The Egyptian Phase

For the week of December 19, 2015 / 7 Tevet 5776


Torah: Bereshit/Genesis 44:18-47:27
Haftarah: Ezekiel 37:15-28

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And God spoke to Israel in visions of the night and said, “Jacob, Jacob.” And he said, “Here I am.” Then he said, “I am God, the God of your father. Do not be afraid to go down to Egypt, for there I will make you into a great nation. I myself will go down with you to Egypt, and I will also bring you up again, and Joseph’s hand shall close your eyes.” (Bereshit/Genesis 46:2-4)

The Egyptian phase was crucial in the history of the nation of Israel. Far from being simply an interesting happening in Bible history, there are so many essential aspects to it for Israel’s development and for God’s revelation to both them and the world of the true meaning and purpose of life.

If you have been following the Torah readings from the past few weeks, you know about the circumstances that led up to the migration of Jacob’s growing clan to Egypt. Joseph ends up in Egypt after his brothers sold him into slavery due to their extreme jealously of him. God is with Joseph throughout his years of difficulty there, culminating in his interpreting dreams for Pharaoh, which resulted in his being made second in command in Egypt. His main responsibility was the administration of produce, first to gather it during the years of bountiful harvests, and then to distribute it during the subsequent years of famine, the conditions of which he had predicted. It was his divinely arranged position in Egypt that made the preservation of his family possible.

As far as we can tell, however, it wasn’t necessary to move the family to Egypt. In their desperate need for famine relief, their hope was that the Egyptians would be willing to trade with them. When Joseph shockingly appeared as central to the resolution of their predicament, there was no reason to assume that he would arrange their moving there. In fact, Jacob was afraid to go, but God assured him that they should do this.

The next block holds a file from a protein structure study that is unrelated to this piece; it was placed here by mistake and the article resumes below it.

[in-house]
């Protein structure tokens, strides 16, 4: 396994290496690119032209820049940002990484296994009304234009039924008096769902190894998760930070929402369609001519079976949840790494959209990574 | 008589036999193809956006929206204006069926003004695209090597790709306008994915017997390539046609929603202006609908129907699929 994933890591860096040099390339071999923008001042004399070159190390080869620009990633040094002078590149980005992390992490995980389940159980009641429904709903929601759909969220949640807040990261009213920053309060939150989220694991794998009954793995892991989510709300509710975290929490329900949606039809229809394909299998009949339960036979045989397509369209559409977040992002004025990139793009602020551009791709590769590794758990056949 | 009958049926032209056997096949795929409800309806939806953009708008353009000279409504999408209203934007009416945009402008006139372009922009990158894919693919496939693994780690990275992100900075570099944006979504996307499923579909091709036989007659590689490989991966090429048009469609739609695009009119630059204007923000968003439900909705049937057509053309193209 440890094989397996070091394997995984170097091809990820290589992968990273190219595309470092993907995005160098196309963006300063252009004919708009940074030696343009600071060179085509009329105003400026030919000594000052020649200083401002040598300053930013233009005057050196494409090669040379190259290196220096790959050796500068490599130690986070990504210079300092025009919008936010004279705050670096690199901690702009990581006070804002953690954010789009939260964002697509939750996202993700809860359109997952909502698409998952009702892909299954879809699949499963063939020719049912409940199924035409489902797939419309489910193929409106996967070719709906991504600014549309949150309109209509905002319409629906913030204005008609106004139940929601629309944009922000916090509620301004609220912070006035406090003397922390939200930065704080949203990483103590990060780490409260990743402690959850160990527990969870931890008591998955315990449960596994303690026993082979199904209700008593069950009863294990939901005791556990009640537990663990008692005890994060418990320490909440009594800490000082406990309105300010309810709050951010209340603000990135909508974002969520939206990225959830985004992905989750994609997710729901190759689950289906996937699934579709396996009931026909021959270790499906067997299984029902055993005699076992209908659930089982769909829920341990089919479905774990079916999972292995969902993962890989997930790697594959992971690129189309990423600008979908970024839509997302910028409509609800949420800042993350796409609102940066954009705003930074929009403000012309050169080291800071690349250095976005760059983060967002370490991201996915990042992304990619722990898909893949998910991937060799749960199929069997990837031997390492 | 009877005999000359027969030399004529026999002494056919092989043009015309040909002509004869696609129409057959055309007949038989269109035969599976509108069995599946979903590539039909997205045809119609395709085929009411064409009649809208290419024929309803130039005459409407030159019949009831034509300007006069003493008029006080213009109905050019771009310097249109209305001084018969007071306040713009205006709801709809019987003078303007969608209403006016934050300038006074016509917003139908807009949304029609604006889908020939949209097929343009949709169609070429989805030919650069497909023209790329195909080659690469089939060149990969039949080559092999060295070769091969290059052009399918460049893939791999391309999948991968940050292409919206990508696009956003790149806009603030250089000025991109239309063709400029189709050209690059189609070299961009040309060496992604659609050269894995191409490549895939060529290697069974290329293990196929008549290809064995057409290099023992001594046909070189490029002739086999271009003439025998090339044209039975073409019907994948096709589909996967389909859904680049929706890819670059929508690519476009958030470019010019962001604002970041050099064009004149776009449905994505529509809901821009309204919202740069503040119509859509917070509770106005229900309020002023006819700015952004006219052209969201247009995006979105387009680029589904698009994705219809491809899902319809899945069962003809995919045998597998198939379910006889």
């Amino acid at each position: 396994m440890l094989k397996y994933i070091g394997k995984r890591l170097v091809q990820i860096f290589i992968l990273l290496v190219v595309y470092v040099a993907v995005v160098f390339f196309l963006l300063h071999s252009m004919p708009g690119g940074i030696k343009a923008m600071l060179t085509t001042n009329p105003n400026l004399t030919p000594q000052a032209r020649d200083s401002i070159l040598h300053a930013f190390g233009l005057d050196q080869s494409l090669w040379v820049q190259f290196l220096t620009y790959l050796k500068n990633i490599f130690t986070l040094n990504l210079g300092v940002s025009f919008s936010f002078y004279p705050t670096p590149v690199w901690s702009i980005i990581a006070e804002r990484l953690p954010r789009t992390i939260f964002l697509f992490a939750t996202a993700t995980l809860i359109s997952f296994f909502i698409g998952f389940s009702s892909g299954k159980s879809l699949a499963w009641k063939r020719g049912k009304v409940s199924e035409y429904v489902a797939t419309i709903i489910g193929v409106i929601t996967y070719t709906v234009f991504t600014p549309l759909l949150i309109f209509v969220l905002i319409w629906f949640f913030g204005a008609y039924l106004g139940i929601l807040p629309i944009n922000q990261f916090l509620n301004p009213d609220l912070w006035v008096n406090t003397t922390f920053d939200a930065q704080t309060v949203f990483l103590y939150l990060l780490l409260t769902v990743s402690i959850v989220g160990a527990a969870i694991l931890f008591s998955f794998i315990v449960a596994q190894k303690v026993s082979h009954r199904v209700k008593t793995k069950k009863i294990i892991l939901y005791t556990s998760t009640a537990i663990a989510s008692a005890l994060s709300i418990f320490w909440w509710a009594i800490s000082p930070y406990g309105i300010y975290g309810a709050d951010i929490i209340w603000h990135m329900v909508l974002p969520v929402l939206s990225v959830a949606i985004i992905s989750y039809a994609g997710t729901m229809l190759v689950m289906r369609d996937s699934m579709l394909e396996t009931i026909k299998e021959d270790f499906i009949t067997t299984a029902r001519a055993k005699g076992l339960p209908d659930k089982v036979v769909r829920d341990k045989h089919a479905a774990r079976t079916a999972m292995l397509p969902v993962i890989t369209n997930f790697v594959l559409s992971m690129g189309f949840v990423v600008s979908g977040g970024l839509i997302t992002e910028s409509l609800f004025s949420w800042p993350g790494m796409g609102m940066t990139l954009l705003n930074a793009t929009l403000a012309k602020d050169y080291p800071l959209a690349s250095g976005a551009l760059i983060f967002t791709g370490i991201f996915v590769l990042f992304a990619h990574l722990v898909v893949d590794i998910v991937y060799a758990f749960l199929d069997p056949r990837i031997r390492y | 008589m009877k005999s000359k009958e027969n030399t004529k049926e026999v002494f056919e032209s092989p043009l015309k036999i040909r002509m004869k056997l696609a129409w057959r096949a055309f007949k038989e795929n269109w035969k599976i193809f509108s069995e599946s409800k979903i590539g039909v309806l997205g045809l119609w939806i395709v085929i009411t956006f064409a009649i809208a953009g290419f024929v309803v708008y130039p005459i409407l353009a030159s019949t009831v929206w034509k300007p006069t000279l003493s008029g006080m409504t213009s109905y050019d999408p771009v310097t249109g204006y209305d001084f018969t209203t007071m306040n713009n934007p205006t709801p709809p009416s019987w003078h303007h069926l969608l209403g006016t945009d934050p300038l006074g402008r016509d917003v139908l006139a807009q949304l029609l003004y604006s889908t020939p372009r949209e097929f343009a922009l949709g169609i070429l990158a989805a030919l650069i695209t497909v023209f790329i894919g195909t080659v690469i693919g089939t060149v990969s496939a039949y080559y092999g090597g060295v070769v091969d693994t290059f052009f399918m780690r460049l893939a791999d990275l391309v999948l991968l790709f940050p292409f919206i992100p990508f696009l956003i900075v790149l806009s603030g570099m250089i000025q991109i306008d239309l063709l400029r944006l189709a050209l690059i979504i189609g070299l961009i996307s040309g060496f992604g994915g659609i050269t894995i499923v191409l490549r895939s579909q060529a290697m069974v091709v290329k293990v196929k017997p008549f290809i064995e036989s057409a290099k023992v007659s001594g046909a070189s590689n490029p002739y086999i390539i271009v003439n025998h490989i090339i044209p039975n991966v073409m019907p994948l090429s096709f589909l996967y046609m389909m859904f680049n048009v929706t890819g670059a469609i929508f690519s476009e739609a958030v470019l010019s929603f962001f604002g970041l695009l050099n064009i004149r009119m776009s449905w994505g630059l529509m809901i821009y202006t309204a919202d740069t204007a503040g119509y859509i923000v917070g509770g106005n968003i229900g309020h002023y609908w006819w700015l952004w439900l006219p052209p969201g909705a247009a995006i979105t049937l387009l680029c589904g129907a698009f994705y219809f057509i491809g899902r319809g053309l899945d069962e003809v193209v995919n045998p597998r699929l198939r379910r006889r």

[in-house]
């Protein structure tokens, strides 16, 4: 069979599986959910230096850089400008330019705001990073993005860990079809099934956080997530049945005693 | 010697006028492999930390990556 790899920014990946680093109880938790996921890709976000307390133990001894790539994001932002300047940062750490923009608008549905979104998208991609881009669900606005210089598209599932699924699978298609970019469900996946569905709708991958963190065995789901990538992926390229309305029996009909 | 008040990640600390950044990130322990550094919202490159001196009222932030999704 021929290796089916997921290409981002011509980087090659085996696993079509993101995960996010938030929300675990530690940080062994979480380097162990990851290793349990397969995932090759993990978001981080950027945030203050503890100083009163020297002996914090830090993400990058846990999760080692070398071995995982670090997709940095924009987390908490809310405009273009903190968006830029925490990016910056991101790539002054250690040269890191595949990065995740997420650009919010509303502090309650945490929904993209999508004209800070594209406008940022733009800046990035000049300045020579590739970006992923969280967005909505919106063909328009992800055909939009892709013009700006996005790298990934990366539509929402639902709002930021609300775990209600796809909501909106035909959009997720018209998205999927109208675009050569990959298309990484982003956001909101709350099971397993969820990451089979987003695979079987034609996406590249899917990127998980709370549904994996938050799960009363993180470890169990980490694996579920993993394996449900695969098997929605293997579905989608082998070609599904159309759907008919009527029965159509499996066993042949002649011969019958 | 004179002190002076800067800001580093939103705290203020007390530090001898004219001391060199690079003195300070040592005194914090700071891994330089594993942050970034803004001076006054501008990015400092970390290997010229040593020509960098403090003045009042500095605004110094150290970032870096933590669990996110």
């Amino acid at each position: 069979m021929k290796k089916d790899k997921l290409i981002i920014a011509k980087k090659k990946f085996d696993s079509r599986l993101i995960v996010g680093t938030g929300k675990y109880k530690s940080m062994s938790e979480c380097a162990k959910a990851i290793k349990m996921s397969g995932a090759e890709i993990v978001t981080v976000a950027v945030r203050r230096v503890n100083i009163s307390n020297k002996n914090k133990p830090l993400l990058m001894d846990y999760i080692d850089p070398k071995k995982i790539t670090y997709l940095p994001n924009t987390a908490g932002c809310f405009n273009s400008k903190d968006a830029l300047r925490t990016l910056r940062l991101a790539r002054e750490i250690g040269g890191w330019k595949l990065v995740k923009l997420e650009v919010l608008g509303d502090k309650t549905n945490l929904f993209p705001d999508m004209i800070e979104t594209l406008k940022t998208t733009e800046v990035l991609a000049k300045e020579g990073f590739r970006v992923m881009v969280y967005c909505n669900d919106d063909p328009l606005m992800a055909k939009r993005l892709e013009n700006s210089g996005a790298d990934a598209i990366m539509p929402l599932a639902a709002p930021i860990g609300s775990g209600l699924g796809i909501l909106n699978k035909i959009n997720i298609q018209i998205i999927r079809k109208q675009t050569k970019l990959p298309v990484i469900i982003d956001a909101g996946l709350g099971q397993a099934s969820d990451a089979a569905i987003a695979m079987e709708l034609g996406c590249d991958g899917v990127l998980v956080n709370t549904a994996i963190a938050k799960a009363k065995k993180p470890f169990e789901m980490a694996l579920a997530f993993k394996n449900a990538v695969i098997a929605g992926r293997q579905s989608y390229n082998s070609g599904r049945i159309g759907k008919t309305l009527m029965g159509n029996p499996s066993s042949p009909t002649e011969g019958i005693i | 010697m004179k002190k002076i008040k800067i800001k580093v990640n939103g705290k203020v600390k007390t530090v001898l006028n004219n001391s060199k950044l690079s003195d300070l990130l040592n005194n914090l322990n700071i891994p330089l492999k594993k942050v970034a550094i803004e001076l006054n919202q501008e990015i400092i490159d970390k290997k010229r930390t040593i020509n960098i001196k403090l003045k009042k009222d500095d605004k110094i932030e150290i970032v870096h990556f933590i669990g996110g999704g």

There may be a few reasons for Jacob’s hestitancy. He was aware that Canaan was the land of promise. The reasons he left years before were not good ones, as he ran away from his brother’s murderous wrath. His return to Canaan was a positive turning point in his relationship with God. He may have known the stories of his father Isaac and grandfather Abraham in their journeys to other nearby regions, and that doing so was never quite the right thing to do. In addition, going to Egypt may have been even more intimidating. While through Jacob and his many children the development of the nation significantly expanded, a seventy-person clan could be easily overrun or assimilated in a country like Egypt. We don’t know if Jacob was aware of the prophesy God gave Abraham years before that his descendants would live as strangers in a foreign land for four hundred years (see Bereshit/Genesis 15:3). Even if he did, he didn’t know which land that would be.

So not only did God alleviate his fears, he made it clear that Egypt would be the place where the clan would become a great nation. We tend to remember the Egyptian stage as only negative. It eventually became so, but not at first. Far from it. We read, “Thus Israel settled in the land of Egypt, in the land of Goshen. And they gained possessions in it, and were fruitful and multiplied greatly.” (Bereshit/Genesis 47:27). “Fruitful and multiplied greatly” echoes the creation mandate of Eden, possibly suggesting that for an unspecified period Egypt was akin to Paradise. Alas, Paradise was not to last. The harsh reality of being strangers in a strange land would bear down upon them until their cries reached heaven and God began the process of rescuing them from slavery. However, whether in prosperous comfort or the pain of oppression, a people was being forged into a nation ready to emerge to take possession of its God-ordained destiny. Jacob knew that Canaan was the goal, the inheritance of his people, but it could not be acquired by staying there. They had to venture out and away for a long time, until his descendants would be ready.

I don’t know if every God-given goal has an Egyptian phase, one where the objective seems to be in our possession, yet requires being let go for a time, even a long time. I don’t know if it is always necessary to journey far away from our dreams for reasons we know nothing about, doing things that don’t make sense before we (or our descendants!) are ready to acquire them. What I do know is that it was essential for them, as it was for many others, such as Moses and David, both of whom were within the immediate sphere of their calling. For different reasons they found themselves away from that place until they were ready and the time was right.

I don’t know if you will have to go through an Egyptian phase yourself or perhaps you’re going through one now. It’s just that I wanted to tell you that if you do or if you are, it’s okay. You’re not the first to do so.

Source: Torah Bytes